A biogenic amine that functions as a Neurotransmitter and a hormone

Noradrenaline (NA, alias norepinephrine, 2-amino-1-(3,4-dihydroxyphenyl)ethanol) belongs to a family of compounds called catecholamines (see also *dopamine). It is synthesized from dopamine in the brain, sympathetic nerve, adrenal medulla, and heart by the enzyme dopamine-P-hydroxylase (DBH; Cooper et al. 1996). Noradrenaline fulfils multiple roles in *development, physiology, and behaviour (Mason 1984; Thomas et al. 1995; Thomas and Palmiter 1997a). A related catecholamine, adrenaline (AD, alias epineph-rine) is synthesized from NA by the enzyme phenyl-ethanolamine N-methyltransferase. Adrenaline was the first substance to be proposed as a neurotransmitter (Elliott 1904). In the periphery both NA and AD act as transmitters and hormones. In the brain, NA is much more abundant than AD, and less is known about the function ofthe latter.

The noradrenergic innervation in the brain is diffused and reaches a large variety of targets. The majority of the noradrenergic innervation originates in the locus ceruleus, in the pontine central grey (Figure 50). This cluster contains about 3000 neurons in the rat and 25,000 in human. Several major nora-drenergic tracts travel from the locus ceruleus and innervate targets in most of the brain. Noradrenergic neurons also reside outside the locus ceruleus, in the lateroventral tegmentum. Much of their output intermingles with that of the locus ceruleus but the targets are not identical.

Fig. 50 A schematic diagram of the central noradrenergic projections from the locus ceruleus (LC) in the mammalian brain. Only selected targets are marked. CTX, cerebral cortex; HIP, hippocampus; OB, olfactory bulb; TEC, tectum; TH, thalamus. (Adapted from Cooper et al. 1996.)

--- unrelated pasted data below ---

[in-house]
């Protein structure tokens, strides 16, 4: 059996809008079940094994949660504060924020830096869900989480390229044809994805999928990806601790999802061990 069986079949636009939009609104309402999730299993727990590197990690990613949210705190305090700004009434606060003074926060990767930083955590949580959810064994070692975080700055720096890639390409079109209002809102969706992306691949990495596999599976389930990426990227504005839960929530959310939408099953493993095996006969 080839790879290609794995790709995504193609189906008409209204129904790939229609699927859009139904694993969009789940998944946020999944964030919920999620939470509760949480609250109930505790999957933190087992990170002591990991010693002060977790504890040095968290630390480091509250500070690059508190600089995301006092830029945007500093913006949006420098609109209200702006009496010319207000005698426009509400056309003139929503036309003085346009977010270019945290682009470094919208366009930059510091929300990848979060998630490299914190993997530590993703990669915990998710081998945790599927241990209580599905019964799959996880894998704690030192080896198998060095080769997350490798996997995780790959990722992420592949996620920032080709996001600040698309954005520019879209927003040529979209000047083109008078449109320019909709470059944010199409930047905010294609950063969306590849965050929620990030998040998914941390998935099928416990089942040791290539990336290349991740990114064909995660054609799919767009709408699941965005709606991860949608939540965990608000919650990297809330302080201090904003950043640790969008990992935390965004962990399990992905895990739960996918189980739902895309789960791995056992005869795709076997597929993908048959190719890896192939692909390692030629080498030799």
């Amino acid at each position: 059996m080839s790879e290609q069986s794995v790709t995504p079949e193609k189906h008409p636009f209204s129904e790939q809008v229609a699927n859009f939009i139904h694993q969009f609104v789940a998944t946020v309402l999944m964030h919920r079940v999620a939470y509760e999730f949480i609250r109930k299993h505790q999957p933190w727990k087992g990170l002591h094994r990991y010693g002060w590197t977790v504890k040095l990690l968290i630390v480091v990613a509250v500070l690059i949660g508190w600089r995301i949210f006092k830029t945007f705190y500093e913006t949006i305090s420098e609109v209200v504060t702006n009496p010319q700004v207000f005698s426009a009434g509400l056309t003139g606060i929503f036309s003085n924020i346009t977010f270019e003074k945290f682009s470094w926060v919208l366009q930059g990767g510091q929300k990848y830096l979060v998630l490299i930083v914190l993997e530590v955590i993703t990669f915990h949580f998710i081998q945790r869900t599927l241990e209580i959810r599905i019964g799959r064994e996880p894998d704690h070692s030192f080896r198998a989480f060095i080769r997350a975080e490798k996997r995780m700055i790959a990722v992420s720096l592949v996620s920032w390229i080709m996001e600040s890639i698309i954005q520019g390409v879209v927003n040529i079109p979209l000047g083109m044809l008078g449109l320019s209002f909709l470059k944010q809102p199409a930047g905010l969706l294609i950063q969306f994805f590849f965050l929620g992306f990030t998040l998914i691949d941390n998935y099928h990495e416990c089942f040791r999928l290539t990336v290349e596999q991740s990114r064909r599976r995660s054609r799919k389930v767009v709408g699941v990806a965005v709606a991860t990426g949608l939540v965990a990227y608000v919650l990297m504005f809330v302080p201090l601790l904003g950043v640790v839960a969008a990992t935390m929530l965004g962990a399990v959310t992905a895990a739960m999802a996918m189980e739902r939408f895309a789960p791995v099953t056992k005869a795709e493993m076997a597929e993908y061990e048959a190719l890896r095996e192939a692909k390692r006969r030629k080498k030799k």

NA released from nerve terminals interacts with adrenergic *receptors (adrenoreceptors). These exist in multiple types, which differ in their localization, ligand binding properties, and downstream *intracellular signal-transduction cascades. A major classification of noradrenergic receptors is on the basis of rank affinity for NA, AD, and the synthetic agonist isopernaline (ISO); a-adrenoreceptors are defined as NA>AD >> ISO, and P-adrenoreceptors as ISO > AD = NA. All the adrenoreceptors are targets for potent drugs (Milligan et al. 1994). As is the case with many other neurotrans-mitters and neuromodulators, additional NA bindingproteins exist in brain, including cross-membrane transporters, active in reuptake (Blakely and Bauman 2000). The transporters are also targets for efficient neuroactive drugs.

The fact that noradrenergic drugs affect performance on memory tasks, and that the turnover of NA in the nervous system correlates with certain behavioural states, has led already more than 30 years ago to the suggestion that NA plays a part in learning and memory (Kety 1970). It is now agreed that in a variety behavioural paradigms, memory is enhanced by treatments that induce NA release or activate NA receptors, and impaired by treatments that reduce NA release or block NA receptors (Mason 1984; McGaugh and Cahill 1997; Roullet and Sara 1998). There is especially strong evidence for the involvement ofadrenoreceptors in the *amygdala in the storage of information for inhibitory avoidance (McGaugh and Cahill 1997; Ferry et al. 1999). Adrenoreceptors are also obligatory in the *cortex for the formation ofmemory in another avoidance paradigm, *conditioned taste aversion (Berman et al. 2000). In some other learning situations NA ligands were reported to have no effect (Pontecorvo et al. 1988). Similarly, mice lacking NA because of a knockout (*neurogenetics) in the DBH gene, display only mild defects in some learning and memory tasks and perform normally in others (Thomas and Palmiter 1997fe,c). All in all, the pharmacological, neuroanatomi-cal and genetic interventions suggest that NA affects functions that are obligatory for memory formation only in certain situations.